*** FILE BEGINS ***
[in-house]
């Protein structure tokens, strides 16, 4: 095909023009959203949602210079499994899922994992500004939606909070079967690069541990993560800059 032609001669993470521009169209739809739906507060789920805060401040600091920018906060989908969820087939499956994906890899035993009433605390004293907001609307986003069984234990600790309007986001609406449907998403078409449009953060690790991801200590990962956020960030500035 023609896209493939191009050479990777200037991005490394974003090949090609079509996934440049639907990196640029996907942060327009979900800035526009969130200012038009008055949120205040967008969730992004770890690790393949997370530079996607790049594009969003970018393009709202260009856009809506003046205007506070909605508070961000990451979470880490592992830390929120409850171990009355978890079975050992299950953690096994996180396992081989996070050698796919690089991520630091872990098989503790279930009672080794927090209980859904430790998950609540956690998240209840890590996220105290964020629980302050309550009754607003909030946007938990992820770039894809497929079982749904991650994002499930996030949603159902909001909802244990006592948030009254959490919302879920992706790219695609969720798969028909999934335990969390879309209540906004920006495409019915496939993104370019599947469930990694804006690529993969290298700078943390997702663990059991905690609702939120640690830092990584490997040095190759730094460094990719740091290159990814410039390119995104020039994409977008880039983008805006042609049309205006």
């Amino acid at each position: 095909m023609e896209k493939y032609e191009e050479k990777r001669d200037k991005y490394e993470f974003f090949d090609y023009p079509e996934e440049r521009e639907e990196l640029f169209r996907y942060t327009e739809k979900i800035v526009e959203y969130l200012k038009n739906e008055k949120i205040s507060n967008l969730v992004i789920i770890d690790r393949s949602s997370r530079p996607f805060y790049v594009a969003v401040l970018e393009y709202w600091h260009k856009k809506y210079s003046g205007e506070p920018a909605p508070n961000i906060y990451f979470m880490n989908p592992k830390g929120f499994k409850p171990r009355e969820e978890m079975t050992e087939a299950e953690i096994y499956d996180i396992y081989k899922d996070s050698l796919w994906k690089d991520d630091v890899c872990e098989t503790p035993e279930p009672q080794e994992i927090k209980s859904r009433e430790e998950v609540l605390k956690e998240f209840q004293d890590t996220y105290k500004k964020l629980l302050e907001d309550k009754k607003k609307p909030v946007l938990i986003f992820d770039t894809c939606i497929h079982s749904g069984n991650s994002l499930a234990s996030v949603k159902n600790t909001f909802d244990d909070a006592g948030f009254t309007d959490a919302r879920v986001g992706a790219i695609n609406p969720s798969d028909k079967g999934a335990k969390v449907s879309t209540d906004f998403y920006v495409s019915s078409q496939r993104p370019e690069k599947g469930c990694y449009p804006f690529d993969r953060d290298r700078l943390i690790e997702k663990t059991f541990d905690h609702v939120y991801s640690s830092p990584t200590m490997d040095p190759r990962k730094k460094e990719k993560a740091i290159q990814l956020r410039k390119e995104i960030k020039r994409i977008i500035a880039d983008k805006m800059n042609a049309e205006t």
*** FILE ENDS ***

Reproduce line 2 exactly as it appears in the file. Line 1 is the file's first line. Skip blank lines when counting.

């Protein structure tokens, strides 16, 4: 095909023009959203949602210079499994899922994992500004939606909070079967690069541990993560800059 032609001669993470521009169209739809739906507060789920805060401040600091920018906060989908969820087939499956994906890899035993009433605390004293907001609307986003069984234990600790309007986001609406449907998403078409449009953060690790991801200590990962956020960030500035 023609896209493939191009050479990777200037991005490394974003090949090609079509996934440049639907990196640029996907942060327009979900800035526009969130200012038009008055949120205040967008969730992004770890690790393949997370530079996607790049594009969003970018393009709202260009856009809506003046205007506070909605508070961000990451979470880490592992830390929120409850171990009355978890079975050992299950953690096994996180396992081989996070050698796919690089991520630091872990098989503790279930009672080794927090209980859904430790998950609540956690998240209840890590996220105290964020629980302050309550009754607003909030946007938990992820770039894809497929079982749904991650994002499930996030949603159902909001909802244990006592948030009254959490919302879920992706790219695609969720798969028909999934335990969390879309209540906004920006495409019915496939993104370019599947469930990694804006690529993969290298700078943390997702663990059991905690609702939120640690830092990584490997040095190759730094460094990719740091290159990814410039390119995104020039994409977008880039983008805006042609049309205006």